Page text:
The veteran journalist talked to Turkish Minute for an exclusive interview about how Erdoğan took the Turkish media under his control, various methods of censorship implemented by the Turkish government and how journalists in exile make it possible for Turks to access news.

“Today, the entire Turkish media is in Erdoğan’s grip,” Arslan said, pointing out that the small number of so-called independent or anti-government media outlets can only criticize the government within the boundaries set by Erdoğan.

Years of reform

Arslan said Erdoğan promised to make Turkey a democratic country in line with European standards when his party first came to power in 2002 and that Turkey witnessed significant steps for democratization under his rule until 2010.

“… he actually had written a success story between 2002 and 2010,” Arslan said, adding that “with the September 12, 2010 referendum, we saw that Erdoğan’s concern was not to raise Turkey’s democratic standards but to establish his own authoritarian regime.”

The Turkish people backed a government-sponsored package of constitutional amendments in a referendum held in September 2010. The reforms introduced modifications to Turkey’s current constitution, making the military more accountable to civilian courts and giving parliament more power to appoint judges. The changes also relaxed restrictions on strikes and granted civil servants the right to conclude collective bargaining agreements as well as lifting immunity from prosecution for the leaders of the bloody 1980 military takeover.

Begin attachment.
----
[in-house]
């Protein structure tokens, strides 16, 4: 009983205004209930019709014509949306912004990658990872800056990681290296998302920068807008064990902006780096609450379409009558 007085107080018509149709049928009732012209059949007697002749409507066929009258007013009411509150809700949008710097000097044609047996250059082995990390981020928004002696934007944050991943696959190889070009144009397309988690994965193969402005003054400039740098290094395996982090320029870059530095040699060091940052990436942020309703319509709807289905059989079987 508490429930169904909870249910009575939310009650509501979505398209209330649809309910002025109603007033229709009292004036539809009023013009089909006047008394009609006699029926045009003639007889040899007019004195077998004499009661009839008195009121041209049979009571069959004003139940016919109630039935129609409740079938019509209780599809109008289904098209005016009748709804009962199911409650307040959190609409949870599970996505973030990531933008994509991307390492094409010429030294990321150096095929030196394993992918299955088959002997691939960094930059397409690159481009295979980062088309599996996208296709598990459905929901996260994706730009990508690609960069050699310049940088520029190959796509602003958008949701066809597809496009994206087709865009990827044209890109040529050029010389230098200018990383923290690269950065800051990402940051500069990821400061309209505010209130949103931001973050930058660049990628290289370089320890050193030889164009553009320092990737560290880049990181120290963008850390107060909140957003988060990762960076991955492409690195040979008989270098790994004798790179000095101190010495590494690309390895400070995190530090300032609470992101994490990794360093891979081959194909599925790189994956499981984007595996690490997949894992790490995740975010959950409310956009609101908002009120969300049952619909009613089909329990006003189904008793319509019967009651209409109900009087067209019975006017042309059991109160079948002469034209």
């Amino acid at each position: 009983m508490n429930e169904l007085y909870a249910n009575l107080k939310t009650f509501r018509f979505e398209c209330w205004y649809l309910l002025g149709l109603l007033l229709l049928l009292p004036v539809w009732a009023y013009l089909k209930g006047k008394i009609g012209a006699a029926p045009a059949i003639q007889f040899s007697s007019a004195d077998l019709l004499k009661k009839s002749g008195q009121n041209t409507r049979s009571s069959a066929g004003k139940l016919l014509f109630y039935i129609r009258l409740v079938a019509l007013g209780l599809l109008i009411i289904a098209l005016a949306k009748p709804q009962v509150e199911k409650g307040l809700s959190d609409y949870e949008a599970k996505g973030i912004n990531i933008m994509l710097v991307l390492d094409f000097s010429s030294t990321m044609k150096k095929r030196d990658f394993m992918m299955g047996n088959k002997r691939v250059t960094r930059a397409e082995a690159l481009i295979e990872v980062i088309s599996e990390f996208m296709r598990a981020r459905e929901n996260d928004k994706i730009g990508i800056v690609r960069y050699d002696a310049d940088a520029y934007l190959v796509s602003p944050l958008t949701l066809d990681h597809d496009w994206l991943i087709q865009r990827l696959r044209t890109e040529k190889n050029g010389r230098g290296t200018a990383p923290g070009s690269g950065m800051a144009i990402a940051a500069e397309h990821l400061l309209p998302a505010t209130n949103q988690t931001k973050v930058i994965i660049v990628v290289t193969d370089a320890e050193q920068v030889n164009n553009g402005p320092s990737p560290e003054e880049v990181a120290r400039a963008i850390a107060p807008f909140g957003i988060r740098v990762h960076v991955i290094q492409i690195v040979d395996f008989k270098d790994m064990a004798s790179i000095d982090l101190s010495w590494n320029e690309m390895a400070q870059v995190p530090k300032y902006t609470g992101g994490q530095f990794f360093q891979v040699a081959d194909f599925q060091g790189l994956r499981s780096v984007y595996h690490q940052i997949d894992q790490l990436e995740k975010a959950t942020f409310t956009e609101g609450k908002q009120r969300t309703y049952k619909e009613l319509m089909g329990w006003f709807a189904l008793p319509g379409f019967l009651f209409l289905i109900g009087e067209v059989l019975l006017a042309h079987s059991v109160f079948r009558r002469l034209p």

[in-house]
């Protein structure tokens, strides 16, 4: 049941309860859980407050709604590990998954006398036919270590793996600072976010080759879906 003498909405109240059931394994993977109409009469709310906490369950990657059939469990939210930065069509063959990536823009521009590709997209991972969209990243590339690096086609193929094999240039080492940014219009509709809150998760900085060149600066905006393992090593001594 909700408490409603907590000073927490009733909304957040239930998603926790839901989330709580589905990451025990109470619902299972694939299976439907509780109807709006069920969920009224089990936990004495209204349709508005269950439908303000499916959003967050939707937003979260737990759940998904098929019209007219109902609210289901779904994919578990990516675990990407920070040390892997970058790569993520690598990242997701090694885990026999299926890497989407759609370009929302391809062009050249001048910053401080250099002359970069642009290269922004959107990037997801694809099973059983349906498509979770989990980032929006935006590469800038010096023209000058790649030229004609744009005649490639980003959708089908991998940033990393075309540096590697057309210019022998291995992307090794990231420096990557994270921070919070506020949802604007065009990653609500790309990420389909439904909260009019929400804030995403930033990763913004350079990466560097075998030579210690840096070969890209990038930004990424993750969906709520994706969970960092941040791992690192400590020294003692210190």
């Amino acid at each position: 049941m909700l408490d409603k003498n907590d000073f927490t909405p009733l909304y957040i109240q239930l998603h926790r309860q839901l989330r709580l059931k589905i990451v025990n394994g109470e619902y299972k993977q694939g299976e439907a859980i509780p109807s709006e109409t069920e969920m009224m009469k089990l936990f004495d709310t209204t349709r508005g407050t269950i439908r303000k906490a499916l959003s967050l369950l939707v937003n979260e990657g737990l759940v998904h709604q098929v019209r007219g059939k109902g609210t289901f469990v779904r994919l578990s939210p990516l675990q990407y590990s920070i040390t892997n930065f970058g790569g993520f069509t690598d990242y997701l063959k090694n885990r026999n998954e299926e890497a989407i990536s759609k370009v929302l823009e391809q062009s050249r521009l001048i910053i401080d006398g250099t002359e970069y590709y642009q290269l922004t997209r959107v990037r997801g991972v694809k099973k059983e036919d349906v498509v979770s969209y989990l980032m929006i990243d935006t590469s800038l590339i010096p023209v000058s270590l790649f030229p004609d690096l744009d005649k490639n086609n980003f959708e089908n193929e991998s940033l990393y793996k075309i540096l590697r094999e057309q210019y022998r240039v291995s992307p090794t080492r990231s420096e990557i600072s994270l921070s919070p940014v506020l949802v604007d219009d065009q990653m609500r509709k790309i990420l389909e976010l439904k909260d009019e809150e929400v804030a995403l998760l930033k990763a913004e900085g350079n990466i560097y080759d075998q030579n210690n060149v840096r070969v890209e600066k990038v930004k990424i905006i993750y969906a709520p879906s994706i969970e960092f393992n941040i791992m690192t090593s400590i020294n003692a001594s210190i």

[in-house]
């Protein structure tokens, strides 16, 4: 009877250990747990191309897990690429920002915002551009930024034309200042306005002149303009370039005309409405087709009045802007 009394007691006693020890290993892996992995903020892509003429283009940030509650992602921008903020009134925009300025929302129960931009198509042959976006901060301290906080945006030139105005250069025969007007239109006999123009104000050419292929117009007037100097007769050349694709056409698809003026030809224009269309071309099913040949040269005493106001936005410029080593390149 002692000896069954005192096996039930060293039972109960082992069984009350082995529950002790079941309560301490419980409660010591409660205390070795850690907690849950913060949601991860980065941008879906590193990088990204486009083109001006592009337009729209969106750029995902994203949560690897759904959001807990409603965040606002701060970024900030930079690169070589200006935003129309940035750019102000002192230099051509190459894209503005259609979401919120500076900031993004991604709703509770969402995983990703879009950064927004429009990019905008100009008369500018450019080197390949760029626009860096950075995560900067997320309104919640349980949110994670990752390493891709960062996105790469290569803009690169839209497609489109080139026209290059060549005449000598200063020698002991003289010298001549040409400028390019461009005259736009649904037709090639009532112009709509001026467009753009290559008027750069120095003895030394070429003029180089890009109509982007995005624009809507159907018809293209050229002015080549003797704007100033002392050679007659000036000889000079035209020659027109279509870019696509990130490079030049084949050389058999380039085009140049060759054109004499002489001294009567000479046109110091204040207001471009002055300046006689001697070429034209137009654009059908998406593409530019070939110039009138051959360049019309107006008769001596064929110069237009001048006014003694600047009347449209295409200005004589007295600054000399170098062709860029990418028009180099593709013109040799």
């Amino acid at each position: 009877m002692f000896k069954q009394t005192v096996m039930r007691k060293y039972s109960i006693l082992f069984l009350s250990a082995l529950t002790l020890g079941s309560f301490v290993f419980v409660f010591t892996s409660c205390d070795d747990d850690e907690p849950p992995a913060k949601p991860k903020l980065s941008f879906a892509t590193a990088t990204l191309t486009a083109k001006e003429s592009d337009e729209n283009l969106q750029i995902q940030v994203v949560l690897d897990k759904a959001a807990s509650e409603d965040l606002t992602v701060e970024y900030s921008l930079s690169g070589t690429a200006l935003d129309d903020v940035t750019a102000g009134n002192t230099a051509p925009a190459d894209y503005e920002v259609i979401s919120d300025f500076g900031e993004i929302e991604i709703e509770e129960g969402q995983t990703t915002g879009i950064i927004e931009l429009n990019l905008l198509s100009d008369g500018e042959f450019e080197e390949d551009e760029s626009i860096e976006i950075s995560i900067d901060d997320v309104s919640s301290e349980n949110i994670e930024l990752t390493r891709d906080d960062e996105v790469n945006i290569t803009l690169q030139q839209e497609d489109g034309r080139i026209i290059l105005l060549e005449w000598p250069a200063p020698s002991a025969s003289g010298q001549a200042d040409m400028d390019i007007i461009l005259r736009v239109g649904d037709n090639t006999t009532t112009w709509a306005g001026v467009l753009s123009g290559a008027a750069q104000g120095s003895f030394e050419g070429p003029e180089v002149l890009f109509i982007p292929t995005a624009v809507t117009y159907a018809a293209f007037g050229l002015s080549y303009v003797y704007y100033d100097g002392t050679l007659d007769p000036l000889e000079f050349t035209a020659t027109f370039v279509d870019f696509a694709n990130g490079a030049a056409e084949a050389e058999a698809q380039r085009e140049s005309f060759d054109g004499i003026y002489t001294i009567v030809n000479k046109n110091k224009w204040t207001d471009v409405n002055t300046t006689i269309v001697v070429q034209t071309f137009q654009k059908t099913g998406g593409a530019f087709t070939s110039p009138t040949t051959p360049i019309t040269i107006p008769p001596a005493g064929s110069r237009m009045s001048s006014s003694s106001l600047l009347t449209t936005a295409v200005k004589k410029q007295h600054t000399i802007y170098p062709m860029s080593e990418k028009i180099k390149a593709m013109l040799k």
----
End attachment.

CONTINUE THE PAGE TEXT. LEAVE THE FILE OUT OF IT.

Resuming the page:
Various methods used to silence media

When establishing an authoritarian regime, Erdoğan’s first and most significant steps were related to the media, according to Arslan.

“As Erdoğan filled the Turkish bureaucracy with his cronies, he also began to seize control of the media,” Arslan said, as he talked about various methods Erdoğan used to establish a pro-government media.

These methods involved using public institutions such as the Savings Deposit Insurance Fund (TMSF) through which he took ownership of media outlets that did not toe the line.

Media organizations that were affiliated with companies which were seized by the courts due to alleged irregularities in their financial structures or transactions were also transferred directly to the TMSF, and hence under Erdoğan’s control, Arslan explained.

For instance the Bugün daily was owned by Koza-İpek Holding, which was seized by the TMSF in October 2015 over its links to the Gülen movement.

Arslan said Erdoğan “seized some media groups using the public power at his disposal. Then he had public banks under his control giving loans worth of millions of dollars to pro-government businessmen.”

Another method used by the Turkish government to silence critical media in Turkey mentioned by Arslan was through levying heavy tax penalties, imposing broadcasting bans through RTÜK on these media outlets or cutting their advertising revenues.

This method was used to take over the Doğan Media Group, once the largest media group in the country, with the Finance Ministry’s tax authority fining companies controlled by the Doğan group around $2.5 billion in penalties and unpaid taxes in 2009. The record tax fine was seen at the time as politically motivated and raised media freedom concerns in the country.